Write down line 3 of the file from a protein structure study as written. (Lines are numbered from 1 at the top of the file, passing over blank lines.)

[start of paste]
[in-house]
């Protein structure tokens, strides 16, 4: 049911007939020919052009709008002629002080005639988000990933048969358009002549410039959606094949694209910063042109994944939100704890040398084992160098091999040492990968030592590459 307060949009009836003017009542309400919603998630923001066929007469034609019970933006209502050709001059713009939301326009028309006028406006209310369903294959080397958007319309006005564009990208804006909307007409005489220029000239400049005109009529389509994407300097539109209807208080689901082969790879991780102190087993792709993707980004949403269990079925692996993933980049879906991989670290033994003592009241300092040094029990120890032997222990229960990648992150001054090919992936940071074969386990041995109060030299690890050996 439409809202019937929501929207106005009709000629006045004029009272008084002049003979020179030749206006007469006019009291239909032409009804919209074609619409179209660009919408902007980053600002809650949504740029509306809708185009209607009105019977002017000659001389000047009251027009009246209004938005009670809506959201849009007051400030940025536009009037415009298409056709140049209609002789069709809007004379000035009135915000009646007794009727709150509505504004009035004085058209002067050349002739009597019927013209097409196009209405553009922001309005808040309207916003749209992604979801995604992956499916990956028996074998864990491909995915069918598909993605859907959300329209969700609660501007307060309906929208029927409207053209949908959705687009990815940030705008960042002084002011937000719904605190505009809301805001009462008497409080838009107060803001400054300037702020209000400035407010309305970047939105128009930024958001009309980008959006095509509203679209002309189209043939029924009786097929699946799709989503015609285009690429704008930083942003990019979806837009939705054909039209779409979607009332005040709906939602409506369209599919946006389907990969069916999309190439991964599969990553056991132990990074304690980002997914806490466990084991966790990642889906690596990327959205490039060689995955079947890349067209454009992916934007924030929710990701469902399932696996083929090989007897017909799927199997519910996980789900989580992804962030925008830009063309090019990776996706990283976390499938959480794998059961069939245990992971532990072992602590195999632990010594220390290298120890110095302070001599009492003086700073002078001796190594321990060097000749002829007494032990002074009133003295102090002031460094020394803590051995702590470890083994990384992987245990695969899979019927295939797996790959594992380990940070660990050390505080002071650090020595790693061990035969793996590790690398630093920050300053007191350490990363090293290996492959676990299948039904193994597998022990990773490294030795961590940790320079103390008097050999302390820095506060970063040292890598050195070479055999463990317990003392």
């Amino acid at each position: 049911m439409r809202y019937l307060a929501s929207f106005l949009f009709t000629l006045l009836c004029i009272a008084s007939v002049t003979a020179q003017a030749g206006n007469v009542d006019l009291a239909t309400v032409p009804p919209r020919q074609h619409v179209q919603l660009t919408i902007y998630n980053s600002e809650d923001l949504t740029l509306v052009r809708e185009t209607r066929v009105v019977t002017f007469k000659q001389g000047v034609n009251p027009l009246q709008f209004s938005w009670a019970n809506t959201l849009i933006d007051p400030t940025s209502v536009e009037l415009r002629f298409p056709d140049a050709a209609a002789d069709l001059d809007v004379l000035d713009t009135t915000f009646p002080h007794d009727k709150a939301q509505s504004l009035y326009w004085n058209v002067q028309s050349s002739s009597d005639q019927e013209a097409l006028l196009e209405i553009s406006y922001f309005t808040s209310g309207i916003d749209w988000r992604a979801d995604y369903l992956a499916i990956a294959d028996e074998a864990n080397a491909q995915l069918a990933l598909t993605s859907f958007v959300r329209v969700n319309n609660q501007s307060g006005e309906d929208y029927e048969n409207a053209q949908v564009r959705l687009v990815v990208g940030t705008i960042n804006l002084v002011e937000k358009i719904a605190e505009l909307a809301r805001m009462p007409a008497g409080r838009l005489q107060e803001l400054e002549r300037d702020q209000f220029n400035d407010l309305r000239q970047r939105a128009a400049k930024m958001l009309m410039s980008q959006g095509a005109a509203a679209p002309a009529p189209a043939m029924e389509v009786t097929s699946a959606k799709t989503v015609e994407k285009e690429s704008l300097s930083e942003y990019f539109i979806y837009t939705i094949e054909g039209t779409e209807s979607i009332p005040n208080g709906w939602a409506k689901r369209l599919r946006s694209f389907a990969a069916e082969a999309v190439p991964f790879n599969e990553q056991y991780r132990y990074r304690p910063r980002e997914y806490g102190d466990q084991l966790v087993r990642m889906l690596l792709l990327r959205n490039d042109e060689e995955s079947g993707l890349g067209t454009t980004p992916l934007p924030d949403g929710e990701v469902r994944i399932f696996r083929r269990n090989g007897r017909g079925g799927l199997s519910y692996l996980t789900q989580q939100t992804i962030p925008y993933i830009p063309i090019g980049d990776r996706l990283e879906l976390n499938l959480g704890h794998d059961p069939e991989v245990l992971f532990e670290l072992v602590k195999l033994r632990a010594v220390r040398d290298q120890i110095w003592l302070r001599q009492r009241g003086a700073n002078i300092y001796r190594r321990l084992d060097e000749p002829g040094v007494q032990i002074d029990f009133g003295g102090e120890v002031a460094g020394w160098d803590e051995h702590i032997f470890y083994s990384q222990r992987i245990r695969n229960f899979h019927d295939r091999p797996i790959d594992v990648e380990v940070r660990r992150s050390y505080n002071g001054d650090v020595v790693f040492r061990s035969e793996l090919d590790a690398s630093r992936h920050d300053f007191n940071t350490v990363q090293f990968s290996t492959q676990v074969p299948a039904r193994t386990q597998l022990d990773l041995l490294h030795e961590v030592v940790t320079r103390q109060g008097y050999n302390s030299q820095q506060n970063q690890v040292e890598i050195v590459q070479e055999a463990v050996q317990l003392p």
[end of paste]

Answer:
């Amino acid at each position: 049911m439409r809202y019937l307060a929501s929207f106005l949009f009709t000629l006045l009836c004029i009272a008084s007939v002049t003979a020179q003017a030749g206006n007469v009542d006019l009291a239909t309400v032409p009804p919209r020919q074609h619409v179209q919603l660009t919408i902007y998630n980053s600002e809650d923001l949504t740029l509306v052009r809708e185009t209607r066929v009105v019977t002017f007469k000659q001389g000047v034609n009251p027009l009246q709008f209004s938005w009670a019970n809506t959201l849009i933006d007051p400030t940025s209502v536009e009037l415009r002629f298409p056709d140049a050709a209609a002789d069709l001059d809007v004379l000035d713009t009135t915000f009646p002080h007794d009727k709150a939301q509505s504004l009035y326009w004085n058209v002067q028309s050349s002739s009597d005639q019927e013209a097409l006028l196009e209405i553009s406006y922001f309005t808040s209310g309207i916003d749209w988000r992604a979801d995604y369903l992956a499916i990956a294959d028996e074998a864990n080397a491909q995915l069918a990933l598909t993605s859907f958007v959300r329209v969700n319309n609660q501007s307060g006005e309906d929208y029927e048969n409207a053209q949908v564009r959705l687009v990815v990208g940030t705008i960042n804006l002084v002011e937000k358009i719904a605190e505009l909307a809301r805001m009462p007409a008497g409080r838009l005489q107060e803001l400054e002549r300037d702020q209000f220029n400035d407010l309305r000239q970047r939105a128009a400049k930024m958001l009309m410039s980008q959006g095509a005109a509203a679209p002309a009529p189209a043939m029924e389509v009786t097929s699946a959606k799709t989503v015609e994407k285009e690429s704008l300097s930083e942003y990019f539109i979806y837009t939705i094949e054909g039209t779409e209807s979607i009332p005040n208080g709906w939602a409506k689901r369209l599919r946006s694209f389907a990969a069916e082969a999309v190439p991964f790879n599969e990553q056991y991780r132990y990074r304690p910063r980002e997914y806490g102190d466990q084991l966790v087993r990642m889906l690596l792709l990327r959205n490039d042109e060689e995955s079947g993707l890349g067209t454009t980004p992916l934007p924030d949403g929710e990701v469902r994944i399932f696996r083929r269990n090989g007897r017909g079925g799927l199997s519910y692996l996980t789900q989580q939100t992804i962030p925008y993933i830009p063309i090019g980049d990776r996706l990283e879906l976390n499938l959480g704890h794998d059961p069939e991989v245990l992971f532990e670290l072992v602590k195999l033994r632990a010594v220390r040398d290298q120890i110095w003592l302070r001599q009492r009241g003086a700073n002078i300092y001796r190594r321990l084992d060097e000749p002829g040094v007494q032990i002074d029990f009133g003295g102090e120890v002031a460094g020394w160098d803590e051995h702590i032997f470890y083994s990384q222990r992987i245990r695969n229960f899979h019927d295939r091999p797996i790959d594992v990648e380990v940070r660990r992150s050390y505080n002071g001054d650090v020595v790693f040492r061990s035969e793996l090919d590790a690398s630093r992936h920050d300053f007191n940071t350490v990363q090293f990968s290996t492959q676990v074969p299948a039904r193994t386990q597998l022990d990773l041995l490294h030795e961590v030592v940790t320079r103390q109060g008097y050999n302390s030299q820095q506060n970063q690890v040292e890598i050195v590459q070479e055999a463990v050996q317990l003392p």